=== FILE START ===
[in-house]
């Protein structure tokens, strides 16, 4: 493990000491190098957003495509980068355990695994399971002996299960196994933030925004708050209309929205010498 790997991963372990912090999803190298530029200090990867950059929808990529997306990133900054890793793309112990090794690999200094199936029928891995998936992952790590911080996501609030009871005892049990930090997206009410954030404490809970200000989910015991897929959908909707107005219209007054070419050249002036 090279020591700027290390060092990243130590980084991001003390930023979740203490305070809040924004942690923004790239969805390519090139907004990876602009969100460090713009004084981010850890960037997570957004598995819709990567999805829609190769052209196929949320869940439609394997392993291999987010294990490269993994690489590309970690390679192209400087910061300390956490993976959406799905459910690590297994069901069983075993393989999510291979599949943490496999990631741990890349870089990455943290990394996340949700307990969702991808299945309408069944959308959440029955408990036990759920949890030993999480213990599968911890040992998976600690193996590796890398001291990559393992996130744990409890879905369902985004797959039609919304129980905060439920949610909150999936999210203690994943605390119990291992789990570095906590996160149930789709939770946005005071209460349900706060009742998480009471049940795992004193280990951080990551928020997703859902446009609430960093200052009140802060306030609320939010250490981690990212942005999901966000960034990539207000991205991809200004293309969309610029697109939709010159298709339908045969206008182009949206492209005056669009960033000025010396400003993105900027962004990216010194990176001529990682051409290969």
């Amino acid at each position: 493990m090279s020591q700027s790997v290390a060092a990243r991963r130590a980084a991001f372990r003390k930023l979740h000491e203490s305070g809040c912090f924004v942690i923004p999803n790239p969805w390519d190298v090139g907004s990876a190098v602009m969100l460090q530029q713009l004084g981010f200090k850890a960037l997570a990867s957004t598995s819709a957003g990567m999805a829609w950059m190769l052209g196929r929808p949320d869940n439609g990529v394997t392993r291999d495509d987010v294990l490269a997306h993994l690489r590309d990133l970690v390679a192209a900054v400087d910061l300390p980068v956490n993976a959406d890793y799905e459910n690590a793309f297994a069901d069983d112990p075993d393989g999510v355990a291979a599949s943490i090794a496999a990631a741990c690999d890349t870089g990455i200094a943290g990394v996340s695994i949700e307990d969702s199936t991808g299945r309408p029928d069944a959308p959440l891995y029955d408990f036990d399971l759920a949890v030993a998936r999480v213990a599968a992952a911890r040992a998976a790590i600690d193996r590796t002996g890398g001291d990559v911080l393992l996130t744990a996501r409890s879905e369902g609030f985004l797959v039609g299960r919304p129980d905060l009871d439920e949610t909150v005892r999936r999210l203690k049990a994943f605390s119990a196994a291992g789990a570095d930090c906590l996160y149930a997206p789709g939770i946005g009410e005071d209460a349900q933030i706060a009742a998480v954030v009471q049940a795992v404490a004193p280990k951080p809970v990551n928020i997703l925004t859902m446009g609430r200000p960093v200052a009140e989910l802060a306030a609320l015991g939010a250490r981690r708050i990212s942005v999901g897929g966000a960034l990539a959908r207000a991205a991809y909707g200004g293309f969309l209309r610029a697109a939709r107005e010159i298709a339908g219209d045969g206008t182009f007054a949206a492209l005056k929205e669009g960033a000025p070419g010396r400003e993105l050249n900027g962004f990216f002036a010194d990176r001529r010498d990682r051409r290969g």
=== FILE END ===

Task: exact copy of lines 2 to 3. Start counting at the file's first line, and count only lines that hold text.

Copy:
């Protein structure tokens, strides 16, 4: 493990000491190098957003495509980068355990695994399971002996299960196994933030925004708050209309929205010498 790997991963372990912090999803190298530029200090990867950059929808990529997306990133900054890793793309112990090794690999200094199936029928891995998936992952790590911080996501609030009871005892049990930090997206009410954030404490809970200000989910015991897929959908909707107005219209007054070419050249002036 090279020591700027290390060092990243130590980084991001003390930023979740203490305070809040924004942690923004790239969805390519090139907004990876602009969100460090713009004084981010850890960037997570957004598995819709990567999805829609190769052209196929949320869940439609394997392993291999987010294990490269993994690489590309970690390679192209400087910061300390956490993976959406799905459910690590297994069901069983075993393989999510291979599949943490496999990631741990890349870089990455943290990394996340949700307990969702991808299945309408069944959308959440029955408990036990759920949890030993999480213990599968911890040992998976600690193996590796890398001291990559393992996130744990409890879905369902985004797959039609919304129980905060439920949610909150999936999210203690994943605390119990291992789990570095906590996160149930789709939770946005005071209460349900706060009742998480009471049940795992004193280990951080990551928020997703859902446009609430960093200052009140802060306030609320939010250490981690990212942005999901966000960034990539207000991205991809200004293309969309610029697109939709010159298709339908045969206008182009949206492209005056669009960033000025010396400003993105900027962004990216010194990176001529990682051409290969």
């Amino acid at each position: 493990m090279s020591q700027s790997v290390a060092a990243r991963r130590a980084a991001f372990r003390k930023l979740h000491e203490s305070g809040c912090f924004v942690i923004p999803n790239p969805w390519d190298v090139g907004s990876a190098v602009m969100l460090q530029q713009l004084g981010f200090k850890a960037l997570a990867s957004t598995s819709a957003g990567m999805a829609w950059m190769l052209g196929r929808p949320d869940n439609g990529v394997t392993r291999d495509d987010v294990l490269a997306h993994l690489r590309d990133l970690v390679a192209a900054v400087d910061l300390p980068v956490n993976a959406d890793y799905e459910n690590a793309f297994a069901d069983d112990p075993d393989g999510v355990a291979a599949s943490i090794a496999a990631a741990c690999d890349t870089g990455i200094a943290g990394v996340s695994i949700e307990d969702s199936t991808g299945r309408p029928d069944a959308p959440l891995y029955d408990f036990d399971l759920a949890v030993a998936r999480v213990a599968a992952a911890r040992a998976a790590i600690d193996r590796t002996g890398g001291d990559v911080l393992l996130t744990a996501r409890s879905e369902g609030f985004l797959v039609g299960r919304p129980d905060l009871d439920e949610t909150v005892r999936r999210l203690k049990a994943f605390s119990a196994a291992g789990a570095d930090c906590l996160y149930a997206p789709g939770i946005g009410e005071d209460a349900q933030i706060a009742a998480v954030v009471q049940a795992v404490a004193p280990k951080p809970v990551n928020i997703l925004t859902m446009g609430r200000p960093v200052a009140e989910l802060a306030a609320l015991g939010a250490r981690r708050i990212s942005v999901g897929g966000a960034l990539a959908r207000a991205a991809y909707g200004g293309f969309l209309r610029a697109a939709r107005e010159i298709a339908g219209d045969g206008t182009f007054a949206a492209l005056k929205e669009g960033a000025p070419g010396r400003e993105l050249n900027g962004f990216f002036a010194d990176r001529r010498d990682r051409r290969g």